This Fashion Veteran Is Changing The Industry's Representation Problem One Runway At A Time

Nicole Doswell is one to watch.

by Natasha Marsh
Originally Published: 
Henry Young

Just a couple of months ago, I found myself crying backstage with Nicole Doswell, 34-year old founder of Models of Color Matter, an organization dedicated to raising awareness and representation for models of color. The moment came after Black designer Buki Ade showcased her latest Resort collection, BFYNE, a Miami-based swimwear brand, at the Paraiso Tent during Miami Swim Week. As a woman of color, witnessing the all-Black cast of models in a sea of mostly white runway shows was transformative. For Doswell, who casted the show, the moment was just as colossal and marked a milestone in her career. “There is something really beautiful about seeing people that look like you in clothes that make you feel and look beautiful,” says Doswell to TZR.

In addition to its all-Black casting, the industry veteran says another goal for the show centered on the backstage environment. She wanted the models to feel supported and considered throughout the whole process, which she knows has not been the norm for many. In a 2019 survey she conducted (through Models of Color Matter) of 60 working models of color that walked in Fashion Week shows around the world, she found that 45% of them arrived backstage to makeup artists that didn’t have their foundation color, 66% of the models arrived to shows where their hair texture was not catered to, and 33% of models said they did not feel discriminated against for the color of their skin when they arrived at casting.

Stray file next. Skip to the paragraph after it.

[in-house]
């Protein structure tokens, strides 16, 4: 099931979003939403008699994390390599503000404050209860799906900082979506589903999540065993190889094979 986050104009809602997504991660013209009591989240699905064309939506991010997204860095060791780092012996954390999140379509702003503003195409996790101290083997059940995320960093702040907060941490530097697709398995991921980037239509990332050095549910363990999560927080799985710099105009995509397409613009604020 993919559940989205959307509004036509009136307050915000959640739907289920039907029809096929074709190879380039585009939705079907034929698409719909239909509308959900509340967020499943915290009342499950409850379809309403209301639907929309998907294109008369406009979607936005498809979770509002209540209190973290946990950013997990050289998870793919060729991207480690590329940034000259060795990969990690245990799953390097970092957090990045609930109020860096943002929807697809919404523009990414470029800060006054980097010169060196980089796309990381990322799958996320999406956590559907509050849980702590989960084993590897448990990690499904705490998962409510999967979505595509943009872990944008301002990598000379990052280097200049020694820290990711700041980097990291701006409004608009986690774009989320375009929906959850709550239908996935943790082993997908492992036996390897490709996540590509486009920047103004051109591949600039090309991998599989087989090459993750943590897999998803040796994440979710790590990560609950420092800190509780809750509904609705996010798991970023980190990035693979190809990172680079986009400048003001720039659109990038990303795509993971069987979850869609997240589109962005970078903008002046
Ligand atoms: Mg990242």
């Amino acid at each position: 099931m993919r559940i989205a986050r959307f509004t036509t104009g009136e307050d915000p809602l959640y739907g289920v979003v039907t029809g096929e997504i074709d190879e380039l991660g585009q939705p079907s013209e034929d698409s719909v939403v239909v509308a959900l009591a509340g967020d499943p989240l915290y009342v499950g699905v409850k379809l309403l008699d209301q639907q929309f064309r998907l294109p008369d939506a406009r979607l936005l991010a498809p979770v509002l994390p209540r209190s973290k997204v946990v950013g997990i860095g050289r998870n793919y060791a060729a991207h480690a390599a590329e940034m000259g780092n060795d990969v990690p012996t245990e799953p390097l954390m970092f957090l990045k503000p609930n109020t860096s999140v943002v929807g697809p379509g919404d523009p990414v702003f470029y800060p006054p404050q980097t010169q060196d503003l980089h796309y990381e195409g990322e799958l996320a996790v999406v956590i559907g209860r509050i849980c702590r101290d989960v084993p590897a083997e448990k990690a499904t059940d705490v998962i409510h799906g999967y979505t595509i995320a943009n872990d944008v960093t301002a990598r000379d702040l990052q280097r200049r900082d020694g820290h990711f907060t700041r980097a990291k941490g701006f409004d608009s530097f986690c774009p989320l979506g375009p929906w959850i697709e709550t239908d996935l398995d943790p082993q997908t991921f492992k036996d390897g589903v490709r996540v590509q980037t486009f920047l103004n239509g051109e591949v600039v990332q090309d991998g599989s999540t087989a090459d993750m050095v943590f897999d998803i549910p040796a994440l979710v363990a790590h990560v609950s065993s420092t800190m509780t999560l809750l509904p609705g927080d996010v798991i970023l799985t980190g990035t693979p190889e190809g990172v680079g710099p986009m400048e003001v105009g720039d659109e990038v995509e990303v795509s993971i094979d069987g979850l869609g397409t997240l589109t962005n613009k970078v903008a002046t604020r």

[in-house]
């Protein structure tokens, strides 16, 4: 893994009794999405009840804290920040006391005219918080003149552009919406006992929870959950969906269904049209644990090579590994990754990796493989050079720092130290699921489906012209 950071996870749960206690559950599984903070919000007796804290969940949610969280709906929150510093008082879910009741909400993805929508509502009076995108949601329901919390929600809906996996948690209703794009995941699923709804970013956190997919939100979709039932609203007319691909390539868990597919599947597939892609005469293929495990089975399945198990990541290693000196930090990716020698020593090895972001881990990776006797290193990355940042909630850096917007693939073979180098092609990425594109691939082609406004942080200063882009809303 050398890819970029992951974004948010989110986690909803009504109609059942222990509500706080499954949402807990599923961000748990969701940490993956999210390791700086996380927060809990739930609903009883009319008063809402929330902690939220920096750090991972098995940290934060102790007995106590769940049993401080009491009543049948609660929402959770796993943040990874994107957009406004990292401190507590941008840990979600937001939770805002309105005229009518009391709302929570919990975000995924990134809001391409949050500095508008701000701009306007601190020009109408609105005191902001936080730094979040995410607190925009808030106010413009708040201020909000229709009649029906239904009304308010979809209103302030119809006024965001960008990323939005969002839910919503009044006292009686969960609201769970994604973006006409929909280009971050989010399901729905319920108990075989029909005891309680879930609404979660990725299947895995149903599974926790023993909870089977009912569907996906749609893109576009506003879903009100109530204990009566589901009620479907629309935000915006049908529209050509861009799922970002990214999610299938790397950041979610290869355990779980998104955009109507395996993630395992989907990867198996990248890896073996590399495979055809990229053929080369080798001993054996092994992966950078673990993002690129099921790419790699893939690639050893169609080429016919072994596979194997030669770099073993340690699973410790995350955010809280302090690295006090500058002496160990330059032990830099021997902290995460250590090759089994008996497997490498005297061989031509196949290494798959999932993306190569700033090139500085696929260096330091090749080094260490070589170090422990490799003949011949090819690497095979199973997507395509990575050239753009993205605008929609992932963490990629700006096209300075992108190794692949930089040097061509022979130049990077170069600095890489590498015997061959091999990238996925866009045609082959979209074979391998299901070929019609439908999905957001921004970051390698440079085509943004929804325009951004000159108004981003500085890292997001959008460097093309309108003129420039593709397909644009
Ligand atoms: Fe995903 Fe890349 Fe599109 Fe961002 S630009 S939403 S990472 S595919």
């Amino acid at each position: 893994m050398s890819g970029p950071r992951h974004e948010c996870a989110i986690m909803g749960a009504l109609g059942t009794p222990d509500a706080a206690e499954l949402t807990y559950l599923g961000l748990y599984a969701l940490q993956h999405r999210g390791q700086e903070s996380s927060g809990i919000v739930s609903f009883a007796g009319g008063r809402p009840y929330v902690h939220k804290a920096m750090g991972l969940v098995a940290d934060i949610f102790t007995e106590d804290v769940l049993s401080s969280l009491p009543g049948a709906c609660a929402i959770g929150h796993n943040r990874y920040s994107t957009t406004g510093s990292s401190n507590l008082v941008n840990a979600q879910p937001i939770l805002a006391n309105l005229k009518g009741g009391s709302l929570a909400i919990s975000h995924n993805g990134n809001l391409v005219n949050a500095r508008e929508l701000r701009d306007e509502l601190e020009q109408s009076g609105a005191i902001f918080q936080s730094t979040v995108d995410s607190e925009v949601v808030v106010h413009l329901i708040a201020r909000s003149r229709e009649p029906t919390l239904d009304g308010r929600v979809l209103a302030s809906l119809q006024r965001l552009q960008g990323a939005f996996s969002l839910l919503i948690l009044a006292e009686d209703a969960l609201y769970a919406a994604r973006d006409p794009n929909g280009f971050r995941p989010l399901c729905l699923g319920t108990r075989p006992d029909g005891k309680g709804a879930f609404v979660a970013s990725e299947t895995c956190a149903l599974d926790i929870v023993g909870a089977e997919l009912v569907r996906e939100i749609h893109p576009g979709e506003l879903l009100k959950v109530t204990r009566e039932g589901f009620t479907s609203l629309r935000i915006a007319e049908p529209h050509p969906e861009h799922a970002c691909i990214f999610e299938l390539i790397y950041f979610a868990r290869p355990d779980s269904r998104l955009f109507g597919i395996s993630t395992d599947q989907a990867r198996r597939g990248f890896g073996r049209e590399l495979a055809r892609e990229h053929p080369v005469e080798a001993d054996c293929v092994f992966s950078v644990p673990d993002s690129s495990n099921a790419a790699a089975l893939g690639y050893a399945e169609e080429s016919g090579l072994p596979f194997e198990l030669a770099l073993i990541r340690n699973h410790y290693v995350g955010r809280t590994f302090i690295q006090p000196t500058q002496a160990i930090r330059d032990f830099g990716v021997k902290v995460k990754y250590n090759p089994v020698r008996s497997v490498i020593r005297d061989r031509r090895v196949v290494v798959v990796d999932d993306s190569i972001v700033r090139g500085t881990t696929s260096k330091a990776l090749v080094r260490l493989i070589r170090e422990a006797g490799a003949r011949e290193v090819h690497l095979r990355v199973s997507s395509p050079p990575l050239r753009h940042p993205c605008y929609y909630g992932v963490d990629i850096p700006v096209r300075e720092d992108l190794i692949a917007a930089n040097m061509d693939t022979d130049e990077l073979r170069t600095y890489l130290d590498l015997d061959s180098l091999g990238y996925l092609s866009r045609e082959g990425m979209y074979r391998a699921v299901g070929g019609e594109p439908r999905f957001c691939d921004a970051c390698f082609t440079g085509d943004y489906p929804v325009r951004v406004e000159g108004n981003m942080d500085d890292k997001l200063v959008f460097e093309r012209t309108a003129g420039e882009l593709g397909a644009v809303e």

That data told Doswell that, from the beginning of the experience to the end, a large percentage of these models were not feeling like their best selves. “Even though they have been given the title of ‘model,’ they did not feel beautiful or treated fairly,” she says. “Ultimately, we are being given a seat at the table but not given utensils to eat at the table.” So when Doswell teamed up with BFYNE, she was ready to switch things up. To avoid all the backstage trauma most models of color experience, Doswell had extensive conversations with the hair and makeup teams to make sure they understood the show was for the designer and the models.

“I said, when you arrive you need to have oil sheen and pomade. We are going to be embracing their natural coils and curls, so I’ll need their edges laid,” she reflects. “If they had a weave-in, I made sure they asked the model if it was synthetic hair or natural, cause I didn’t want anyone burning anyone’s hair.” Her extensive experience as a modeling agent served her well in ensuring the show went off without a hitch and that everyone felt taken care of. “[The] models said the show was the best experience they’ve had in their careers,” Doswell says. “Which was my goal because, at the end of the day, my focus is to create safe spaces for the individuals that show up for us and are the representations of us every day.”

Danny Chin

Doswell, who was born and raised in Washington D.C — to a father who was an architect and a mother who was a nurse that was awarded for her help with The Human Genome Project — always believed Black people were capable of anything. “My mom used to say, ‘I want you to grow up in a place where it's not strange for you to see Black doctors and politicians,’” she shares. “[Growing up in D.C] I actually never thought there was something I couldn't do, something I couldn't change, or a space I didn't belong [to].” Her desire for all people of color to have the same mindset was challenged when she began her career as a modeling agent in Atlanta and found out how ugly the industry can be for POC.